Opposition leader has called on Russians to protest against ‘these thieves, bigots and perverts in power’ and boycott upcoming presidential election
Russian police forced their way into the Moscow office of opposition leader Alexei Navalny on Sunday and started questioning people, images broadcast online by his supporters showed.
The move came as hundreds of supporters of Navalny began a nationwide day of protests against the authorities, calling on voters to boycott what they say is a rigged presidential election scheduled for 18 March. Navalny had urged nationwide unsanctioned rallies to protest against “pseudo-elections”.
Roman Rubanov, a Navalny supporter, wrote on social media that the police said they were looking into reports that there was a bomb in the office, something he said came as a surprise to him.
Ratcheting up tensions with the government, Navalny called on Russians to show up at rallies in the centre of Moscow and Saint Petersburg with placards and leaflets, a move considered likely to provoke police.
Rallies have been planned in more than 100 cities across the country. In most cities, permission to stage rallies was received, Navalny said.
“Your life is at stake,” he told supporters in a video address.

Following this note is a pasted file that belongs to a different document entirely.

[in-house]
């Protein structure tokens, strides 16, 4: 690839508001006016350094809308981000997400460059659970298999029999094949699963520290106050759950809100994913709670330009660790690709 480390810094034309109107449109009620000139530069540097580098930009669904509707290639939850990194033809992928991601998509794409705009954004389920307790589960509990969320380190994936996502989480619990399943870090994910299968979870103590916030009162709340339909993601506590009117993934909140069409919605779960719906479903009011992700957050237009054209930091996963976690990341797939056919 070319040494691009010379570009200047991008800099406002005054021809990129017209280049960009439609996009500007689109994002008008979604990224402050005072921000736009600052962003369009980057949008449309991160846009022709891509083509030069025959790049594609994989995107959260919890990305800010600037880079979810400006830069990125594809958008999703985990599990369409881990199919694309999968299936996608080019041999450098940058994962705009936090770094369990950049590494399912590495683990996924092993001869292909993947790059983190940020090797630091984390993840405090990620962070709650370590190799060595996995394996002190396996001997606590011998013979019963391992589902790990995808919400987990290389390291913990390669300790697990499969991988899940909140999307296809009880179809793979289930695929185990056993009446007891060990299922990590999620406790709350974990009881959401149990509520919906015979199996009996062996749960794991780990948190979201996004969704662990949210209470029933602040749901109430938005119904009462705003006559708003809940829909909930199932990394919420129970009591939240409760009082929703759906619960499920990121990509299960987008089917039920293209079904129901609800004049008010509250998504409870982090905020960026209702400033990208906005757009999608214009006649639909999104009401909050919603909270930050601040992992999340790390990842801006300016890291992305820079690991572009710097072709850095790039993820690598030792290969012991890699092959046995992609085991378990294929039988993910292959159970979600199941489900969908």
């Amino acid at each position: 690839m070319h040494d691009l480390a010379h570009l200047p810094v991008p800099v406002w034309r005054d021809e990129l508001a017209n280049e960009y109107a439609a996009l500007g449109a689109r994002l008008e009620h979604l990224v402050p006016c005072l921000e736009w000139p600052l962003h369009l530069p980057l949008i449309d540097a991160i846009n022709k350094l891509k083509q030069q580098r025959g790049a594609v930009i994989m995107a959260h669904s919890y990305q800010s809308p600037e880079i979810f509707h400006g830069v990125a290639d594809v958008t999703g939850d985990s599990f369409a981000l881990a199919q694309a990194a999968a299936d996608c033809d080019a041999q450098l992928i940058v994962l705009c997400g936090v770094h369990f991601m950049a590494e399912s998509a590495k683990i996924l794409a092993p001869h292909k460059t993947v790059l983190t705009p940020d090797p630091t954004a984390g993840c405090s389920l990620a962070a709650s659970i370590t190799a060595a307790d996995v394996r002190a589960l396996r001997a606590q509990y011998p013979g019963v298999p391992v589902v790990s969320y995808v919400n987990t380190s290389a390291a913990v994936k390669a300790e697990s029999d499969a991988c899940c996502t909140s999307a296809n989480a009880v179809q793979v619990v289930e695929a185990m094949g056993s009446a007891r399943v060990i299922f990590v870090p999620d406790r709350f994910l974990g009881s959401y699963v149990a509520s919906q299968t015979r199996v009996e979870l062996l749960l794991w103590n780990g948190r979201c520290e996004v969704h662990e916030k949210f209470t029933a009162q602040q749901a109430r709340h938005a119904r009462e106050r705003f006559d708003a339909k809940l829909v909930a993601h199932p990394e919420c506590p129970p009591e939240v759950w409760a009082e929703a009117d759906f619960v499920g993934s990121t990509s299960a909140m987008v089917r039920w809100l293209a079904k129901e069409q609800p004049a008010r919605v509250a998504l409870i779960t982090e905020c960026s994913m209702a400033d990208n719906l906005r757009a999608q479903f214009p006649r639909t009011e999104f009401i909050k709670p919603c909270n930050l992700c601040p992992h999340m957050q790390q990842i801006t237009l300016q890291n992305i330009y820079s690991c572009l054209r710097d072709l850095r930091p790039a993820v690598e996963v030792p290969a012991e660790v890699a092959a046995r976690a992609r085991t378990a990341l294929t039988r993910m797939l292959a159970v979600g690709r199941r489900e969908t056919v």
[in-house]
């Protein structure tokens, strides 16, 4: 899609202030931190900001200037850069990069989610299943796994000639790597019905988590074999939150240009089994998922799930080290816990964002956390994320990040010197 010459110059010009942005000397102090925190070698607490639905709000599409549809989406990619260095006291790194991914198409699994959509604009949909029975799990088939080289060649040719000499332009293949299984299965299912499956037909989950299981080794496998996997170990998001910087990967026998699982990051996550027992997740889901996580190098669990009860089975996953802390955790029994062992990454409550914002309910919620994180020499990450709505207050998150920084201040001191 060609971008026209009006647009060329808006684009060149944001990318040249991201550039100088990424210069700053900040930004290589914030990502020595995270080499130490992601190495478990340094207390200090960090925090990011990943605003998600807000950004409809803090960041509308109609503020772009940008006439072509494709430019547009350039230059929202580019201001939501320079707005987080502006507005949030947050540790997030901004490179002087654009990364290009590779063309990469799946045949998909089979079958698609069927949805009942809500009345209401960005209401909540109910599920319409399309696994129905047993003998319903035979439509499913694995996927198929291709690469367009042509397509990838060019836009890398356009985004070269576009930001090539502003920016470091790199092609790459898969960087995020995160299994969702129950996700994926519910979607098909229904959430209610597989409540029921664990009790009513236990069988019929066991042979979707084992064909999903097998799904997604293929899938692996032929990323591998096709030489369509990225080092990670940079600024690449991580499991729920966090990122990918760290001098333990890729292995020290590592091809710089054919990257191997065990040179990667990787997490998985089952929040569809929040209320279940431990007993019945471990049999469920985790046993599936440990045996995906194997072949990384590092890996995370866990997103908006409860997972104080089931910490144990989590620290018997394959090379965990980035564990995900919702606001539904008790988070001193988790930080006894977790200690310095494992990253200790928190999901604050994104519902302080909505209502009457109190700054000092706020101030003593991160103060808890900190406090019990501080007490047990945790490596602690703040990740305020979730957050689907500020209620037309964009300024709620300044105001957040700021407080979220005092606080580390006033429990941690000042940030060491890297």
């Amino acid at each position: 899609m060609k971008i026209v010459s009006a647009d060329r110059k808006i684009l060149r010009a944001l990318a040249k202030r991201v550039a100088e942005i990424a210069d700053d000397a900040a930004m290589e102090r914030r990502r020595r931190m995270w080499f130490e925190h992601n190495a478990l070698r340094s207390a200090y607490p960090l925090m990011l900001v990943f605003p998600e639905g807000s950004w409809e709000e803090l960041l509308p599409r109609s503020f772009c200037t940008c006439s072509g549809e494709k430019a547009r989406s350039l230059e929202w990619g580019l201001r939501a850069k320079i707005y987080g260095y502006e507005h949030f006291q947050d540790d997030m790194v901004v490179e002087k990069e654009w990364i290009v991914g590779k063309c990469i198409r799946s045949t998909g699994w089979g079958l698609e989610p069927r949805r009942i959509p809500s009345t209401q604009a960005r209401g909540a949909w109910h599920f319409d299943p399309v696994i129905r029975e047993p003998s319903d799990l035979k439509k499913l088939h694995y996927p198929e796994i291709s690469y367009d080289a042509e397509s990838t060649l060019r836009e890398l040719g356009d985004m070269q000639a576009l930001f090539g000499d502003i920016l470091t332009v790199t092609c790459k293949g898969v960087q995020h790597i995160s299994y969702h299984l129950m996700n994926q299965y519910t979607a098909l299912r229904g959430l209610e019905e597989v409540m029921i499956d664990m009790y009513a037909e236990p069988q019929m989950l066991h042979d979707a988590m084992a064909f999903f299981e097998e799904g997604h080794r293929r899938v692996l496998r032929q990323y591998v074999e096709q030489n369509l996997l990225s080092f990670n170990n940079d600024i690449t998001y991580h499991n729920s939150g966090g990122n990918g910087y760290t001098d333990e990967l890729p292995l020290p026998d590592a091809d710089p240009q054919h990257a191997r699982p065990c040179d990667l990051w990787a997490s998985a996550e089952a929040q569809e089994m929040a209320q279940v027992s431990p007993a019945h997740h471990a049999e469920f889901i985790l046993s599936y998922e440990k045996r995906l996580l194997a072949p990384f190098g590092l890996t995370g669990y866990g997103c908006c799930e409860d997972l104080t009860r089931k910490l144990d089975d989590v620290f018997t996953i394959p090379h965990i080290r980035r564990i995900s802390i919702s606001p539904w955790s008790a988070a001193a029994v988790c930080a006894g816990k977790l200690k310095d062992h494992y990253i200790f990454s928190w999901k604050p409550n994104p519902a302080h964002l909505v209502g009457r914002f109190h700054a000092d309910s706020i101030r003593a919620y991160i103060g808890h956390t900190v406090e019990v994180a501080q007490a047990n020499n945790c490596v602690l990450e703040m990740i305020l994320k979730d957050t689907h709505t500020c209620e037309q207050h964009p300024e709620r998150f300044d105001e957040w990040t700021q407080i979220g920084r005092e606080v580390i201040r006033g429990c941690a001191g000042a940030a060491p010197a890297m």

“How many more years do you want to live with these thieves, bigots and perverts in power? We’ve already endured this for 18 years.”
Navalny warned that authorities planned to clamp down on his youngest supporters, tweeting a screenshot of a text message sent around ahead of the rallies.
The message urged parents to make sure their children did not attend the Sunday protests. “Raids are possible,” it said.
Putin’s spokesman, Dmitry Peskov, warned that unsanctioned rallies would lead to “certain consequences”.
Navalny – seen as the only politician with enough stamina to take on Putin – has built a robust protest movement despite constant police harassment, tapping into the anger of a younger generation yearning for change.
He says the upcoming election will be little more than a coronation of Putin who is widely expected to win a fourth presidential term and extend his Kremlin power until 2024.
In 2017 Navalny mounted a forceful bid to run for president but officials ruled him ineligible due to a criminal conviction which he says is politically motivated.
Navalny has said he will use the full force of his campaign – including more than 200,000 volunteers – to organise “voters’ strikes” and encourage Russians to stay away from polling stations on election day.